DC Central Kitchen aims to prevent one million pounds of food waste

DC Central Kitchen aims to prevent one million pounds of food waste (ABC7)

Looking ahead to 2018, DC Central Kitchen has an ambitious New Year's resolution. The kitchen — which feeds the local homeless population and other Washingtonians in need — hopes to recover and repurpose one million pounds of food that otherwise might be wasted.

To pull it all off, the kitchen unveiled its new food recovery vehicle on Monday. The van will collect excess rations from restaurants, hotels, grocery stores, and other partners like the convention center, Nats Park and Capital One Center.

DC Central Kitchen chief development officer Alexander Moore said, “Nationally, the U.S. wastes 40 percent of the food we grow. And so with all of that food, there's water going into that, there's labor going into that. And then, that becomes a huge contributor to carbon dioxide emissions when we're putting that food in landfills.”

Last year, the kitchen recovered 650,000 pounds of food. The 2018 goal of collecting one million pounds of potential food waste would fuel two million meals.

“And we can recover food that's getting close to those dates on the packaging and use it in a safe and sustainable way,” Moore said.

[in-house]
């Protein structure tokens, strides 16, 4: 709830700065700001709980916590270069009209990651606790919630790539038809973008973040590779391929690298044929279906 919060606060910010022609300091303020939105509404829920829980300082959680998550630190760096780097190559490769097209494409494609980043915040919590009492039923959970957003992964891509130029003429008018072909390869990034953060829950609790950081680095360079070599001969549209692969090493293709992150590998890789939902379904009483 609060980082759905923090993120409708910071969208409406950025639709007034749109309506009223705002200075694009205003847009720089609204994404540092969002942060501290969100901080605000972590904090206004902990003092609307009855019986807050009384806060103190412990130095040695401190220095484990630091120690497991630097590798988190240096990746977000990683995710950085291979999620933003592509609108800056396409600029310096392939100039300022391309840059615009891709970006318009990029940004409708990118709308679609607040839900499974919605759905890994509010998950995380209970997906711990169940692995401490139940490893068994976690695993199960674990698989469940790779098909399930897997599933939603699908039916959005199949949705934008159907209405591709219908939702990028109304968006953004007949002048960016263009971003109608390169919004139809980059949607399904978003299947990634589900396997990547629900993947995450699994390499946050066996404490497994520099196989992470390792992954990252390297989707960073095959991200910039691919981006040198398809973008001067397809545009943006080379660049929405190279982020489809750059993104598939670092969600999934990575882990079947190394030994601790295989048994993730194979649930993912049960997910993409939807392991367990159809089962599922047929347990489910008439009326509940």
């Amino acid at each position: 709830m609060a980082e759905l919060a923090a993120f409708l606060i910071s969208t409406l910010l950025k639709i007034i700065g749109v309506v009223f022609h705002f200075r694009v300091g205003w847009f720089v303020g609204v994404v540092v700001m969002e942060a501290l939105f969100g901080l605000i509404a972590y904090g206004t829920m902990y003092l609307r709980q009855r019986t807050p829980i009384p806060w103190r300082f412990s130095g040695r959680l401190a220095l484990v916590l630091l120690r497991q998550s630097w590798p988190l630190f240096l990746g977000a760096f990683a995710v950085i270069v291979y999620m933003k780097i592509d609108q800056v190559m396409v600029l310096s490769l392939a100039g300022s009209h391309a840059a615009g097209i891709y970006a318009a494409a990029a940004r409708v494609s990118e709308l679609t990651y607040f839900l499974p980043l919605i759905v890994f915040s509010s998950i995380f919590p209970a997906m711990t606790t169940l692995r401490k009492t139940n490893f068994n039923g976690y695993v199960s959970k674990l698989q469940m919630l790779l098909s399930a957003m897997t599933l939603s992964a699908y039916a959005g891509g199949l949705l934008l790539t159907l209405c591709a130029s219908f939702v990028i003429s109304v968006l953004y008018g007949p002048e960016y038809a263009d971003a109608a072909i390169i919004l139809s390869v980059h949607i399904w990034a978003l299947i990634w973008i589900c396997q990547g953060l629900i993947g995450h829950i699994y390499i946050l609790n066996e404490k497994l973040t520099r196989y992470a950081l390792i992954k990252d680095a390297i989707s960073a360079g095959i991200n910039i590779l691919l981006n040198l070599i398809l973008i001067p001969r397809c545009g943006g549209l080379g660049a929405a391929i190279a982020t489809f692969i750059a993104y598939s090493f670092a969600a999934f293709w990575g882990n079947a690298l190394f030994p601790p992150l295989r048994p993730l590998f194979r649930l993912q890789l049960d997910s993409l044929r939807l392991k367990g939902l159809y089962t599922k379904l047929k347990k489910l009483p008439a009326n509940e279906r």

Every meal made at DC Central Kitchen is a training tool, launching culinary careers of previously unemployed adults.

The kitchen’s new van was purchased with a $75,000 grant from the World Bank, with the bank matching employee donations dollar-for-dollar.

World Bank Group community outreach senior officer Lindsey Buss said, “Poverty is everywhere, including right here where we live. Even though we're a global institution, we also very much want to work on those issues here in D.C.”

The new van is the first all-wheel drive vehicle in the kitchen’s fleet. That's important because during D.C.’s last major snowstorm in 2016, it was the only local organization still operating distributing food to D.C. shelters.

“When blizzards hit D.C., we can prepare up to 20,000 meals in a weekend,” Moore said. “And that's because our city's homeless shelters and agencies are counting on us to make sure we can feed their clients.”

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